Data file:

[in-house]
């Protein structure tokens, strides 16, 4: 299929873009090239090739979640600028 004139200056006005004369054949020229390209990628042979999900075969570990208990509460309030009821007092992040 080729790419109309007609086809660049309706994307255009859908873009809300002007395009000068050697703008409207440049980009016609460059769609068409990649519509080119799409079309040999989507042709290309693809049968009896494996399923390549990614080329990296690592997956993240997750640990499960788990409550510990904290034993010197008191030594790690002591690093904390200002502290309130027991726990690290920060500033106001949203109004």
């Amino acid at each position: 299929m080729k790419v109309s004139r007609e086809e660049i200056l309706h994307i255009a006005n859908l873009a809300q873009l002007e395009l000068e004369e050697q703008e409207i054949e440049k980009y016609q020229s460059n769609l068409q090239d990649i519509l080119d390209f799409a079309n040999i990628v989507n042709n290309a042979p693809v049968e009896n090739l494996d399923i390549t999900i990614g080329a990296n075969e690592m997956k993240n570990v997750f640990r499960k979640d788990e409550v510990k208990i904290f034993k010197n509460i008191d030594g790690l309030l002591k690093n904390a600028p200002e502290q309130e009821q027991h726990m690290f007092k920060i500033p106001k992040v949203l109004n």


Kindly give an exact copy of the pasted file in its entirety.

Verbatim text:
[in-house]
């Protein structure tokens, strides 16, 4: 299929873009090239090739979640600028 004139200056006005004369054949020229390209990628042979999900075969570990208990509460309030009821007092992040 080729790419109309007609086809660049309706994307255009859908873009809300002007395009000068050697703008409207440049980009016609460059769609068409990649519509080119799409079309040999989507042709290309693809049968009896494996399923390549990614080329990296690592997956993240997750640990499960788990409550510990904290034993010197008191030594790690002591690093904390200002502290309130027991726990690290920060500033106001949203109004």
């Amino acid at each position: 299929m080729k790419v109309s004139r007609e086809e660049i200056l309706h994307i255009a006005n859908l873009a809300q873009l002007e395009l000068e004369e050697q703008e409207i054949e440049k980009y016609q020229s460059n769609l068409q090239d990649i519509l080119d390209f799409a079309n040999i990628v989507n042709n290309a042979p693809v049968e009896n090739l494996d399923i390549t999900i990614g080329a990296n075969e690592m997956k993240n570990v997750f640990r499960k979640d788990e409550v510990k208990i904290f034993k010197n509460i008191d030594g790690l309030l002591k690093n904390a600028p200002e502290q309130e009821q027991h726990m690290f007092k920060i500033p106001k992040v949203l109004n």